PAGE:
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Lotusfab

Esprit Turbo project car - part3 - the further continuation

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20 minutes ago, The Pits said:

Never noticed Roger's footwear in that scene before, I was always staring at the car in awe of what happens to that paint in the snow. How on earth did he drive it with moonboots on?! It's marginal in the pedal box on early Turbos with Puma Speedcats! 

I used to have moon boots and there no way you could drive an Esprit in them!

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1 hour ago, Andyww said:

Personally I prefer Fabians route.

Galvanising oxidises rapidly and while its a very good protection method, it does this at the expense of looks. The oxide coating then gets oil on it and then you would be back to the condition of the pre-restored chassis after a few years. 

Also the distortion Fabian mentioned is real, Lotus had to re-jig the chassis after galvanising. 

 

Andy, there is an awful lot of misinformation out there from people who have an opinion rather than a qualification..  The chassis were galvanized to completely protect from corrosion, inside and out.. Not for cosmetic reasons.   Galvanizing does not oxidise rapidly if correctly done..  What you refer to is white rust oxide , this forms on newly galvanized work that has undergone a nearly 100% zinc coating, and then left to the elements, or stored incorrectly.  The fact is when the full process is done properly the final dip is a chromate passivation   .This passivation coating provides a protection to the zinc to give the stable oxides time to form on the surface naturally as part of the process.   Also the galvanizing processes today have moved on and the zinc coat has other elements improving the quality from days gone by..        I think it is unfair to say that oil and dirt getting on the zinc surface over a few years will make the restoration pointless ..  This  is not at all the case . The chassis i have re-galvanized are showing a breakdown in the protection provided by the zinc thickness or corrosion points  caused by poorly fitted component or damage.   If these chassis gets oily and dirty at a later stage it will have no effect on the protection provided..  It would take the same amount of time and conditions for it to return to the pre-restored state , in fact with the newer coating processes even longer..  For example the one i have just featured in another thread in this section was 36 years old.. I would expect it to be at least 40 years or more if treated the same , before it goes back to the pre-restored condition., regardless of how oily and dirty it gets .... Its about longevity not looks...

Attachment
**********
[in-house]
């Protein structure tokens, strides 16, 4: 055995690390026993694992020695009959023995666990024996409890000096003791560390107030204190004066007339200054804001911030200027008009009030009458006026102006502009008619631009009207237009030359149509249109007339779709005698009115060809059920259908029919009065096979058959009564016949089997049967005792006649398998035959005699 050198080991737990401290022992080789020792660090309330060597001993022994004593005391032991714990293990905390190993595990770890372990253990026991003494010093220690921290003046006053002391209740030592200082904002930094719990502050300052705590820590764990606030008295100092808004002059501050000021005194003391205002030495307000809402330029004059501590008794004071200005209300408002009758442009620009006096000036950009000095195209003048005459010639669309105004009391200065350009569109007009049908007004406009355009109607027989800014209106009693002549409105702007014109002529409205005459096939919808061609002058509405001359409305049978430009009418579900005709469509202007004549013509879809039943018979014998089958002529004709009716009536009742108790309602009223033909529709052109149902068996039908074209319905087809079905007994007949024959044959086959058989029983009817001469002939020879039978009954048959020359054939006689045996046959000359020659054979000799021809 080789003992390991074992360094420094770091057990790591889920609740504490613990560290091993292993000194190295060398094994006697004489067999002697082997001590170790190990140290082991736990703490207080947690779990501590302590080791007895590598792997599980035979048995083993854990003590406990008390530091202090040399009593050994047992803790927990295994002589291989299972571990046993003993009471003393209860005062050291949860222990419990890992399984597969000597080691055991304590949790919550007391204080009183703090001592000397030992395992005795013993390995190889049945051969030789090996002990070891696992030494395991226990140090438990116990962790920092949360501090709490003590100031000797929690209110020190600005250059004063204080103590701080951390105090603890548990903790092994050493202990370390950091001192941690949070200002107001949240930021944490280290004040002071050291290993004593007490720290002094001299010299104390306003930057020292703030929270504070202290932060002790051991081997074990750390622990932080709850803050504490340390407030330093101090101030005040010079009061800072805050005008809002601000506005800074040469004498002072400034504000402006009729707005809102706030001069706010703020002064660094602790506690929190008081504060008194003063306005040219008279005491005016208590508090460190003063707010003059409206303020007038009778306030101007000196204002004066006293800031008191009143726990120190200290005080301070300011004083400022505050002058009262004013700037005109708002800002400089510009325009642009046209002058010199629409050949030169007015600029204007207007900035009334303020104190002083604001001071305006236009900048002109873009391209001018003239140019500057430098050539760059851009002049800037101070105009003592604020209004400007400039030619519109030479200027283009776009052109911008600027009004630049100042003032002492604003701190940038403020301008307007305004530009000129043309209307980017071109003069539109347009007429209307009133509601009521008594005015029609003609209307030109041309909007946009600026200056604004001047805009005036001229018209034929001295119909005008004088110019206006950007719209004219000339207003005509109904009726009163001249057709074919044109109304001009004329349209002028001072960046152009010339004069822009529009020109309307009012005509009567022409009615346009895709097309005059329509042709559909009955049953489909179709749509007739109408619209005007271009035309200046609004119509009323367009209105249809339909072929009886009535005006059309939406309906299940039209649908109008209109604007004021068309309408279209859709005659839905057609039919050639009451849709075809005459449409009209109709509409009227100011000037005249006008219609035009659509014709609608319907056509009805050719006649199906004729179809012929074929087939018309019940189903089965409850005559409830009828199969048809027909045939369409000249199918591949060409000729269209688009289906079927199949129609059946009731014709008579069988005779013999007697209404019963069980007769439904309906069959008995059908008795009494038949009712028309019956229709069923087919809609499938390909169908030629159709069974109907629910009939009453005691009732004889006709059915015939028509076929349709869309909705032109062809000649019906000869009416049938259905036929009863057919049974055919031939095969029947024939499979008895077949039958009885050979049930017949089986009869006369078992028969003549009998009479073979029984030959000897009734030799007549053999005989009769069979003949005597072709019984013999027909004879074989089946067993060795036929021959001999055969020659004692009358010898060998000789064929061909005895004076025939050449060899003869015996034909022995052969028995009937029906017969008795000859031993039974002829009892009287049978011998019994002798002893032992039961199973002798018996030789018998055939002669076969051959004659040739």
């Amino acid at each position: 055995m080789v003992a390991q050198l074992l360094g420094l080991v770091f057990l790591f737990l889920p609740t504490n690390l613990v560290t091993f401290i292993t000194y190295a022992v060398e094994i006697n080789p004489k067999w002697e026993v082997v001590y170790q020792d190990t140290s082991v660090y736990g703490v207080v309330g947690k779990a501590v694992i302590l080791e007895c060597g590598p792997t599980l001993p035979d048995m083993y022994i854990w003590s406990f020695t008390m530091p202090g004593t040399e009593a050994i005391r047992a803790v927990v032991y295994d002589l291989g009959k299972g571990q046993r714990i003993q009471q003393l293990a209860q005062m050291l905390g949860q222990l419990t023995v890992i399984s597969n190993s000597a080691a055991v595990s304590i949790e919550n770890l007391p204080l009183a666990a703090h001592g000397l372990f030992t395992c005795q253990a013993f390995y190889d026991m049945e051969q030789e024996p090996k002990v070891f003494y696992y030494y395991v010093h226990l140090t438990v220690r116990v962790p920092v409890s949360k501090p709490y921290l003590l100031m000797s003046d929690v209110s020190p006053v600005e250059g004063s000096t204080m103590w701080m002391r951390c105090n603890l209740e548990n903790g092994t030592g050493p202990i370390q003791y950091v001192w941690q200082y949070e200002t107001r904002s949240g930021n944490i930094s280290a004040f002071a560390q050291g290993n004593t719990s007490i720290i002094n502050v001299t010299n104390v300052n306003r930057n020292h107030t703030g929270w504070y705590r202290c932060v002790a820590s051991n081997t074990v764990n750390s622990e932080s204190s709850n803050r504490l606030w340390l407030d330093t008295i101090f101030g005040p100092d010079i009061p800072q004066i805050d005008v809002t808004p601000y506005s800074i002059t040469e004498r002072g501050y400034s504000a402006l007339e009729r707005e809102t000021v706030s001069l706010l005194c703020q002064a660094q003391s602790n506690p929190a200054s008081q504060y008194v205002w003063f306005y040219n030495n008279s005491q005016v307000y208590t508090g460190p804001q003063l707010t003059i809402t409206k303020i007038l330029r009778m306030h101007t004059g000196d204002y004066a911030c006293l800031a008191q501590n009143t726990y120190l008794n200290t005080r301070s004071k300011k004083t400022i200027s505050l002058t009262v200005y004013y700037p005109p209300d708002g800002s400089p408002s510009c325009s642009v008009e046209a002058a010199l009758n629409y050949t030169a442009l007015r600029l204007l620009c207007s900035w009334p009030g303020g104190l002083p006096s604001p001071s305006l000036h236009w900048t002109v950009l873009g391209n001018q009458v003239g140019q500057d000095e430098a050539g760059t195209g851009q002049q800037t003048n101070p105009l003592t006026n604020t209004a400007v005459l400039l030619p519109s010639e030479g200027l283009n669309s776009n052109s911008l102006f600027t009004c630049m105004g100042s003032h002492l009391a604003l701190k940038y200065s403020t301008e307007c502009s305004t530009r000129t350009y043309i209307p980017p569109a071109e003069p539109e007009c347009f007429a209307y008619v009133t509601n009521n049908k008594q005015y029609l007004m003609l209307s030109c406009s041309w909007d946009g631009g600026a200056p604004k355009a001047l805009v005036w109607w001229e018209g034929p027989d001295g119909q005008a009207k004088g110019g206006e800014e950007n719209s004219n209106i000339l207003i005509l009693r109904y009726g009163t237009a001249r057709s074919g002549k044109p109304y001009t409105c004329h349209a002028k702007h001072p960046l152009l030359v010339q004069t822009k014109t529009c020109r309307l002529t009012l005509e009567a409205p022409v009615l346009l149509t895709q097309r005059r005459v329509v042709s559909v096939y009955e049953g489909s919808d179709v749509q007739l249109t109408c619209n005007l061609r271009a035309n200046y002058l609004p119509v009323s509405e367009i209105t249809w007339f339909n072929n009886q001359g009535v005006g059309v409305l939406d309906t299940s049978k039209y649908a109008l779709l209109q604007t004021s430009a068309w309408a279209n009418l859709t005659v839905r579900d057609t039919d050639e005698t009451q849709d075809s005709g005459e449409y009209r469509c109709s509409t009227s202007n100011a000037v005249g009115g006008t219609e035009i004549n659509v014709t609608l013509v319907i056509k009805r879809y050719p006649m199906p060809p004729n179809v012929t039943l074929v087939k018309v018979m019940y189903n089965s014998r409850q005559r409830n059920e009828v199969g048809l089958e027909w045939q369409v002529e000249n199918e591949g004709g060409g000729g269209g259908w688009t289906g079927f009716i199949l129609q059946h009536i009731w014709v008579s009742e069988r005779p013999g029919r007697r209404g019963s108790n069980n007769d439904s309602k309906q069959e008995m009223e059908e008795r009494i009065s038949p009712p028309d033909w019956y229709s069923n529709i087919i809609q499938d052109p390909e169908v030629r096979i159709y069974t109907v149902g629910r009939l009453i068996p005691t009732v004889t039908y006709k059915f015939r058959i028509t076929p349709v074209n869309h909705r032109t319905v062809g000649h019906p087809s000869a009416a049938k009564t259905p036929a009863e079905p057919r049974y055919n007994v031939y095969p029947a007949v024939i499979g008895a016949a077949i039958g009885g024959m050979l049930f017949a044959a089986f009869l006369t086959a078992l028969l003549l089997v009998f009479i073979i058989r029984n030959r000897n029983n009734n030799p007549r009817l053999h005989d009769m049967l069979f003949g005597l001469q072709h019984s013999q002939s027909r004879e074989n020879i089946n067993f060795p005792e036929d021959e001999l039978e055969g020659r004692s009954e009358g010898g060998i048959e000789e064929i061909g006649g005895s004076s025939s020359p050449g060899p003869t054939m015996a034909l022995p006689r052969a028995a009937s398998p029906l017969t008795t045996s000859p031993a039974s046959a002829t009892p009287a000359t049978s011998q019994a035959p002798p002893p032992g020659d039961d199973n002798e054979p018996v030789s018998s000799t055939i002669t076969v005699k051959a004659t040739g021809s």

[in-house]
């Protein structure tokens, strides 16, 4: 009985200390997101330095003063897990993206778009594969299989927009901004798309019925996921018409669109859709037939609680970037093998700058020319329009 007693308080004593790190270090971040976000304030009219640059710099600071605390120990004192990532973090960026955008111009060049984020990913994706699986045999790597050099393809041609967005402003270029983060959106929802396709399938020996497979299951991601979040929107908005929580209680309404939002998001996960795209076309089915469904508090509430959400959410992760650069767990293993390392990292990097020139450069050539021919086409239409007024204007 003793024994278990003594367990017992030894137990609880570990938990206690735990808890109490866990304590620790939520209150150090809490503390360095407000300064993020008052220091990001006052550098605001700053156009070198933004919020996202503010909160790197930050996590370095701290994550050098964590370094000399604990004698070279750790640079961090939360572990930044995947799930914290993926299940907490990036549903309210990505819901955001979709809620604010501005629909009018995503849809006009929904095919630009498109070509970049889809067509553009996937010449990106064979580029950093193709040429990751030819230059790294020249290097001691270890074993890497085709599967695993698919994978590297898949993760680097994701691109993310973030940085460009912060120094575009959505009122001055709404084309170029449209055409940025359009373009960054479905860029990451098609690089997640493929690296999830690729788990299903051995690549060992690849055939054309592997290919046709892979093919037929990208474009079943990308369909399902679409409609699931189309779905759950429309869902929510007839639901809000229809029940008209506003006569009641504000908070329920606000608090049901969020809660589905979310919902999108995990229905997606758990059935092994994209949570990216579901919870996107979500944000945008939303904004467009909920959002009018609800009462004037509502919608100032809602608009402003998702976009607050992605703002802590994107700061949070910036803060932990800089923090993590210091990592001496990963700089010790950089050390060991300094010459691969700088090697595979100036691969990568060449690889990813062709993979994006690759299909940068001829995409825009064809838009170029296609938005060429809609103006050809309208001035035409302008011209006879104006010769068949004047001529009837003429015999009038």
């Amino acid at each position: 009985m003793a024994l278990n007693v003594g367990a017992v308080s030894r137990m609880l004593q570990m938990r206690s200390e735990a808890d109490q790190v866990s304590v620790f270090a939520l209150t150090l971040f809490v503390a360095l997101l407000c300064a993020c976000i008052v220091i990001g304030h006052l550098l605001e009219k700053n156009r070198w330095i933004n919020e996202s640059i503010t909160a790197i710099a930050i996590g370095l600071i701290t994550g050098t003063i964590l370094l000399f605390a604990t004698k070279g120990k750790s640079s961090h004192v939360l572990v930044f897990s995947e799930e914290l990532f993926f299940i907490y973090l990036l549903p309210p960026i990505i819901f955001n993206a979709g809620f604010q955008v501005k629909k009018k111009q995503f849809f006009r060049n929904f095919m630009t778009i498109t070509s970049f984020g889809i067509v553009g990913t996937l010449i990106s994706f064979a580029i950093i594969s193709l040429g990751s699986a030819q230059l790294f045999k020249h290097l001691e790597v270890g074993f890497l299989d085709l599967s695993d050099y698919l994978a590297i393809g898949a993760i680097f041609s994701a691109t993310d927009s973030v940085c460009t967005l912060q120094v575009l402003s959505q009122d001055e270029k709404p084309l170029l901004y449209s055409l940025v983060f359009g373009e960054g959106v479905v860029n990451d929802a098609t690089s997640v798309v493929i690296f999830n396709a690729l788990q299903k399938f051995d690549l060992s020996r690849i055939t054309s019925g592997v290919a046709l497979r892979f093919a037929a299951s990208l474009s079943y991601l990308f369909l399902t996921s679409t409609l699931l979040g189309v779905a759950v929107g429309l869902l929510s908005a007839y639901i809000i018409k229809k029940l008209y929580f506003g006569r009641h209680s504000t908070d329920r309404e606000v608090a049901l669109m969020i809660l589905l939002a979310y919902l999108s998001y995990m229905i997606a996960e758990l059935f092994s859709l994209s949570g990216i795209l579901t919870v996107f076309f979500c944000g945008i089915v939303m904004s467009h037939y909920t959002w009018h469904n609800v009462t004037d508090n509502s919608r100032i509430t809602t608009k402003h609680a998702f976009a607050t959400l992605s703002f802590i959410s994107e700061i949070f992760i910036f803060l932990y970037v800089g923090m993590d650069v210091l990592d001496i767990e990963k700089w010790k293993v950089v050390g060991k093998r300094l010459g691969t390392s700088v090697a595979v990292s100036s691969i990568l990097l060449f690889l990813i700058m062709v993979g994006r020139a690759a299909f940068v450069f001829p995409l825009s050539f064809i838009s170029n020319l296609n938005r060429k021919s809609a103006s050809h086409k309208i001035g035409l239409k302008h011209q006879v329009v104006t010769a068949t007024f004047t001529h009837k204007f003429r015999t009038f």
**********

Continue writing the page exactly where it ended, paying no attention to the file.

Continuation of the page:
As for distortion,  again there are more myths than facts banded about..  Yes if the process is done to fast or mishandled or hung incorrect then distortion can occur.. A jigging procedure/dimensional check, post dipping is standard on all chassis ... it does not mean they are in need of correction work just clarification of specification compliance.   If a tweak or two is needed then that's fine , nothing wrong in that if done by a suitably experienced engineer..    The real truth of the matter is when done carefully they do not flex...  The chassis done this weak was absolutely spot on , one of the straightest i have seen  pre re-galvanizing.  Post process it was still spot on . it did not move at all ..     As long as the re- galvanizing is done by quality reputable people then there should be no problems..    I honestly believe all the scare stories about this have been started by people who can not afford the process or have very little understanding on what is involved..   Its time the truth should be clarified and rumors put to bed...       

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TBF I was using a bit of comedic license in my reference to Moonboots. They look like the type of footwear my camera crews use in snow conditions. Workwear generally. 

 

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To reiterate @CHANGES comments regarding general restorations, even as a Lotus newbie, I have noticed a lot of what I call "bobbins" being bandied about by folk in forums and at club meetings. No disrespect to posters meant.

It happens with other car marques that I'm familiar. Only this week I tried to stop folk from going off on a tangent about S1s having 195/60/14 front tyres. The correct sizing, for the UK at least, is 205/60/14. Yet a myth exists that cars were also fitted with the 195 profile. Bobbins. One such car was fitted with such by Lotus. It's plain to see in the photos of the early red publicity car (not the prototype incidentally). Lotus obviously experimented with many combinations in the S1's development. Folk on here will know more about that probably. As far as I'm concerned that fact remains background information, and "noise".

I think it is very important when going to the level of detail in restorations that we see and hear about on this thread, that we try to filter out all the myths, fears and general rubbish spouted by folk who haven't any experience of detailed restorations. Restorations are very time consuming, and at times, stressful endeavours for all those undertaking them. The less "noise" out there the better. It just confuses matters, leads to wasted time, and worst, money and effort.